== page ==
You’re writing an important paper, and an incoming email from a work colleague pops up on your phone. You stop writing and respond to the email.

When you return back to writing, your brain has just spent valuable energy refocusing on the task at hand that could have been used for creative thinking. As a result, not only have you wasted energy, but also creative juice for your work.

Creative thinking requires a good level of concentration and attention. The problem with multitasking is that innovative ideas that crossed your mind could pass you by if you don’t stay focused.

10. It May Reduce Emotional Intelligence

Emotional intelligence is the ability to identify and manage your own emotions, in addition to the emotions of others. In general, emotional intelligence includes core skills, like emotional awareness, the ability to apply emotions to critical thinking and problem solving, and the ability to manage emotions[8].

According to Travis Bradberry, an emotional intelligence expert, multitasking may damage a part of the brain—the anterior cingulate cortex that is responsible for emotional intelligence, a trait found within 90% of top performers.[9]

Advertising

Multitasking reduces the speed and quality of work and worsens concentration and attention to detail. Additionally, multitasking in social gatherings may be an indication of low self and social awareness, two crucial emotional intelligence skills for success at work.

11. It Causes Overwhelm and Burnout

Ever wonder why you feel constantly tired, even after a good night of sleep or a long vacation?

The constant switching between tasks requires a lot of attention and energy. When your brain shifts attention from one task to another, the prefrontal cortex of the brain loses oxygenated glucose, which is required for staying focused on tasks[10].

The more tasks you switch between, the more oxygenated glucose your brain burns. After a short period of time, you’ll feel overwhelmed and tired, because of the loss of nutrients in the brain.

12. It Can Harm Memory and Concentration

New York Times bestselling author and neuroscientist Daniel Levitin suggests that multitasking could damage our brains even more so than smoking marijuana[11].

According to Levitin, the main ingredient in marijuana, cannabinol, negatively affects the same receptors in the brain responsible for memory and concentration. And multitasking could cause greater cognitive losses.

Next time you’re about to multitask, think of the similar effects of smoking marijuana. If you wouldn’t use drugs while completing an important task, then why multitask?

Final Thoughts

So, is it possible to multitask and still be productive? According to research, the simple answer is no, as multitasking negatively impacts our productivity across the board. Multitasking is a bad habit that has long-term, harmful effects on your health, well-being, and productivity.

However, there’s hope if you take charge of your life today and decide to pay attention to a single task each time it presents itself.

When working on important tasks, eliminate as many distractions as possible, including your phone, email access, and people. Every day, create time blocks of 10 to 30 minutes for focused work. Take short breaks every two hours to recoup your energy and regain focus.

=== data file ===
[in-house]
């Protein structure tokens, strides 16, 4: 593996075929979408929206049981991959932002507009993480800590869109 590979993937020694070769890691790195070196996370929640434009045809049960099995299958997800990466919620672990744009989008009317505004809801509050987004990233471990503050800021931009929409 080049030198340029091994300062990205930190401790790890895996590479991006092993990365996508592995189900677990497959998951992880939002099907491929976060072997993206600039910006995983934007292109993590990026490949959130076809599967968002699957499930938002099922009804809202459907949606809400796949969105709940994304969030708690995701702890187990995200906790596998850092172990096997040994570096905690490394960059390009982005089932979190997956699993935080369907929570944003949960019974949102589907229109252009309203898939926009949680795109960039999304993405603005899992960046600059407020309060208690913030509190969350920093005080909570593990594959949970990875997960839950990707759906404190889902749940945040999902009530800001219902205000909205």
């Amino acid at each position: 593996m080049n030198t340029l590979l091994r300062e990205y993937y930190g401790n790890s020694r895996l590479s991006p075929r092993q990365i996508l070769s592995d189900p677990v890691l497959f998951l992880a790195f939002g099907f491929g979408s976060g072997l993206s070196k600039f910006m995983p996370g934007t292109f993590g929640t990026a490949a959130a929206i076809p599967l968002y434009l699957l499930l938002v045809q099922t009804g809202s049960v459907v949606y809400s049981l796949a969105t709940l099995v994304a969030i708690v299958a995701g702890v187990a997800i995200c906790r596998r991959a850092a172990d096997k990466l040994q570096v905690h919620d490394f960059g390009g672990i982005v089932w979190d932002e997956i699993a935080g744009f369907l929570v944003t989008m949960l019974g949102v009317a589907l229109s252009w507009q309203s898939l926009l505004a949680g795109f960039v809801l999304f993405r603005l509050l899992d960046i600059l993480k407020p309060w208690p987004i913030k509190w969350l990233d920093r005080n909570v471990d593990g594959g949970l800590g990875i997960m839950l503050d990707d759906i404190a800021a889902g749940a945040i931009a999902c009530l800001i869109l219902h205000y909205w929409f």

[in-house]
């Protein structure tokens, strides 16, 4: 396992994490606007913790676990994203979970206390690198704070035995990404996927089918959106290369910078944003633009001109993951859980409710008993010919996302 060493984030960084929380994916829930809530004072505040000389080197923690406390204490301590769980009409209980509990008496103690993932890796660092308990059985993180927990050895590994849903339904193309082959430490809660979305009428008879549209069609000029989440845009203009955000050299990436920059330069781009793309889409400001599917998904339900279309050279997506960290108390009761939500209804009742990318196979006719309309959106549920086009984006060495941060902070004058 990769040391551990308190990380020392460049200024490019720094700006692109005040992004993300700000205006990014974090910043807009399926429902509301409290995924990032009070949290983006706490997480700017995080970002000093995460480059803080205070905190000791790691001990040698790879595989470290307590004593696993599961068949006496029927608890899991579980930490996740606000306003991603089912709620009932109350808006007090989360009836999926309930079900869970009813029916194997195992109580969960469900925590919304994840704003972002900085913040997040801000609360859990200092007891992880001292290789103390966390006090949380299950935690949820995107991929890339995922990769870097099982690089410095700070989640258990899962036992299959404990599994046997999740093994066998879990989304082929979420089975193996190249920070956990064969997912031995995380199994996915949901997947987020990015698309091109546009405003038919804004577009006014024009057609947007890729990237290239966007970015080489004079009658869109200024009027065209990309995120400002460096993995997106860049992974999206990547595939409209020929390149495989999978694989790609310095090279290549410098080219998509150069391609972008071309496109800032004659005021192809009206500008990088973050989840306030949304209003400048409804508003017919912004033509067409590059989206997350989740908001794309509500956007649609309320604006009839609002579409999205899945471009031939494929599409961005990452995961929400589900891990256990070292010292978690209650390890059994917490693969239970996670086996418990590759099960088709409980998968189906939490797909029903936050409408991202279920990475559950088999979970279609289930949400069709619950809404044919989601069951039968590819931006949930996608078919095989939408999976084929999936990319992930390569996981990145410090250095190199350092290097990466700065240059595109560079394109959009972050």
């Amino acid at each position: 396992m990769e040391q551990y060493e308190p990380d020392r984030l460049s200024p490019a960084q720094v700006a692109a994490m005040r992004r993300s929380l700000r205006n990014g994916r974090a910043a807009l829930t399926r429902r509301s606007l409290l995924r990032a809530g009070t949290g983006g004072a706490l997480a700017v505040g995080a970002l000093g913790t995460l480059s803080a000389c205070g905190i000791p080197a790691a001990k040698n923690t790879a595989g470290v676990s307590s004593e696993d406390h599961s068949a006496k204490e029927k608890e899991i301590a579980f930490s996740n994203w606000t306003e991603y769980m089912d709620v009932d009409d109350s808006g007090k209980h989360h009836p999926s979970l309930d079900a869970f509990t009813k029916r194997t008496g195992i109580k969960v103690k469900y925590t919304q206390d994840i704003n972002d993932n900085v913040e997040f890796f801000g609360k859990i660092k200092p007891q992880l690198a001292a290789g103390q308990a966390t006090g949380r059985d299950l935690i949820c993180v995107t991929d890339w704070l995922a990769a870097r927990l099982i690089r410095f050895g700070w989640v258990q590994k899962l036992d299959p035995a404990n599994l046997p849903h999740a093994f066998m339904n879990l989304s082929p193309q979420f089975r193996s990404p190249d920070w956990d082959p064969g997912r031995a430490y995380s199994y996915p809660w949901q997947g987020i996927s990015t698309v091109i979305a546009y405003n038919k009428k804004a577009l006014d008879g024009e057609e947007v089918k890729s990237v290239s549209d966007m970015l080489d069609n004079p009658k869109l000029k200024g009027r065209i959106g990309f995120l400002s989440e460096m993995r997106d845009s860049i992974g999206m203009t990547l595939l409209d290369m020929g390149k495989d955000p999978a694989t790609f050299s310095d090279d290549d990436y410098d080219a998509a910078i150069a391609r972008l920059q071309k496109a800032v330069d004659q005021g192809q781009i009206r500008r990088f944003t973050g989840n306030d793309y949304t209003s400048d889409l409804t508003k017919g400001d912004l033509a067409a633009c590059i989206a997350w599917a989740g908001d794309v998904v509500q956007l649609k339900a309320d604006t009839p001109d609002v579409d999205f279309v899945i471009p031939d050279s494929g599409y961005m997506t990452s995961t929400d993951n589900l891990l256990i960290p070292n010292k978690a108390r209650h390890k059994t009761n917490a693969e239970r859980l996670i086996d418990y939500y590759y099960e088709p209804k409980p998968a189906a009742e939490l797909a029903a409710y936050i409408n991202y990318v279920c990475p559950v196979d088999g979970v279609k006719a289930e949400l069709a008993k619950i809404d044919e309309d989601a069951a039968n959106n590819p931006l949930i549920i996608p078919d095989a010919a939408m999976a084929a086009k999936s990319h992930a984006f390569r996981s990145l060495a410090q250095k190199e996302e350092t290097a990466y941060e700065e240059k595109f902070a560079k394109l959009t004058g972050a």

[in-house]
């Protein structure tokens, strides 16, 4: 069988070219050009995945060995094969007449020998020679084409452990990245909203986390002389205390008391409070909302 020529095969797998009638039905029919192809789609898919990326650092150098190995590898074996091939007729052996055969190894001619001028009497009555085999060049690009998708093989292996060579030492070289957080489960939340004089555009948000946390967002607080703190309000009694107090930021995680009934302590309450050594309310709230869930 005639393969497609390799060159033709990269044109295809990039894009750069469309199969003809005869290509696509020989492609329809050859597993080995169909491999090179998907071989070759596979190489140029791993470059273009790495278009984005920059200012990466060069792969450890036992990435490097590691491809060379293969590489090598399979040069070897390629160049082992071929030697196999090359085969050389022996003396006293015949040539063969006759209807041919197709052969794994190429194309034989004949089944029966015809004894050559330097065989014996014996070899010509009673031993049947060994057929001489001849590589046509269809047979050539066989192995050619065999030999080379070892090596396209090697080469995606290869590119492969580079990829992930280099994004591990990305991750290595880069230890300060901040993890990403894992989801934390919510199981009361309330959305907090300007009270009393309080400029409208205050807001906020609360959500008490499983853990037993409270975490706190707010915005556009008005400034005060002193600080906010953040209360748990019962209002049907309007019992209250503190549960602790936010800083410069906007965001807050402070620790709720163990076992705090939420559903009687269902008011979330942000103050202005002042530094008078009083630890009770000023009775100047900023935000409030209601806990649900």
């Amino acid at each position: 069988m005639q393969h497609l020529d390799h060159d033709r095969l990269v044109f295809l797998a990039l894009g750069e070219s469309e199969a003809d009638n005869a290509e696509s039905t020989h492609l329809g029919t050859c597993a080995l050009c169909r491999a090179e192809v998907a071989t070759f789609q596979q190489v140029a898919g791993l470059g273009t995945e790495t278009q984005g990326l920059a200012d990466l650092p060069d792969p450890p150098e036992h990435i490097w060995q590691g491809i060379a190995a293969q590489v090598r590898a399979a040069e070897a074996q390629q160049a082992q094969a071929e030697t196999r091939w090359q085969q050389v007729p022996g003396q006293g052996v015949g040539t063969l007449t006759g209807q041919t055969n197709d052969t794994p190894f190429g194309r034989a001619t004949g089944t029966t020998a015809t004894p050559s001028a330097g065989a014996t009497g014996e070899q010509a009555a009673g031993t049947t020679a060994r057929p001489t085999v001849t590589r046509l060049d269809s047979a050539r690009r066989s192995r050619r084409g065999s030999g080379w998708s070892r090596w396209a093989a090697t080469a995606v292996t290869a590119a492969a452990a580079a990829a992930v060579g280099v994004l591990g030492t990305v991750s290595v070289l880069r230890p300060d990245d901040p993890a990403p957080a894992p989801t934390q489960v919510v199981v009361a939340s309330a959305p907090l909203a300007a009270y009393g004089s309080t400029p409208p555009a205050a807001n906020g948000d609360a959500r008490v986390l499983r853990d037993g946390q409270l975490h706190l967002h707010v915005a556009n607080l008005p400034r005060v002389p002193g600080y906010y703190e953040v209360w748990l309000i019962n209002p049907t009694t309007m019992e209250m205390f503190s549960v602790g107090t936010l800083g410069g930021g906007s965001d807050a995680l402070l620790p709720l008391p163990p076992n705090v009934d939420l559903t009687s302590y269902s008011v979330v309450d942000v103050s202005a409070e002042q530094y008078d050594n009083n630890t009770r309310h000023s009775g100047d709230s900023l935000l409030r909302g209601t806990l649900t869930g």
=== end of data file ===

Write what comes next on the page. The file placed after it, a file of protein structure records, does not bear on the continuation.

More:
Advertising

Most importantly, do one thing at a time, and you’ll be productive for a lifetime.

More Tips on Multitasking

Featured photo credit: Andreas Strandman via unsplash.com

Reference

More by this author

Mayo Oshin

Entrepreneur and write on building habits that stick and improving productivity

Is It Possible to Multitask? 12 Reasons Why You May Not Want to How the Productivity Formula Can Improve Employee Efficiency

Trending in Focus

1 Can’t Focus? The Mistake You’re Making and How to Focus Better 2 7 Best Noise-Canceling Headphones For Productivity Boost 3 Why Making Yourself a Priority Boosts Your Productivity 4 How to Prioritize Right in 10 Minutes and Work 10X Faster 5 Take Control of Your Focus! How to Avoid Distractions

Read Next

Advertising
Advertising

Last Updated on July 27, 2021

Can’t Focus? The Mistake You’re Making and How to Focus Better

Can’t Focus? The Mistake You’re Making and How to Focus Better
Advertising

What comes to mind when you think of learning how to focus better? Do you think of the attention or concentration it takes to complete a task? Do you consider the amount of willpower needed to finish writing a report without touching your phone? Do you think it requires sitting in complete silence and away from distractions so that you can study for an important exam or prepare for an interview?

I’m sure many of you can relate to the above statements and agree that the ability to focus is about staying on task for a given period of time. Breaking that concentration would mean that you’ve lost your focus, and you’re either doing something else or trying to gain back that focus to finish up the intended task.

With an ever-increasing amount of information—that is easily accessible online and offline—we’re faced with a lot more opportunities and avenues to create possibilities to experience things on a daily basis.

Unfortunately, that can make it a lot harder for us to make progress or get things done because we’re either easily distracted or overwhelmed by the constant influx of information.

That’s why many of us end up having problems concentrating or focusing in life—whether it be on a smaller scale like completing a task on time, or something much bigger like staying on track in your career and climbing the ladder of success. We’ve all found ourselves in situations where we blame our failures due to a lack of focus.

Learning how to focus better doesn’t have to be too complex. Here is some information to help you get started.

Focus Is Not About Paying Attention

What if I tell you that you’ve been doing it all wrong this whole time?

Focus isn’t just the attention span of giving 20 minutes to a task. It actually goes far beyond that.

Advertising

The real reason why we focus is because we need to do something that exceeds our existing capability. We need to devote large amounts of time and energy to move the needle in life, to make that progress and positive change.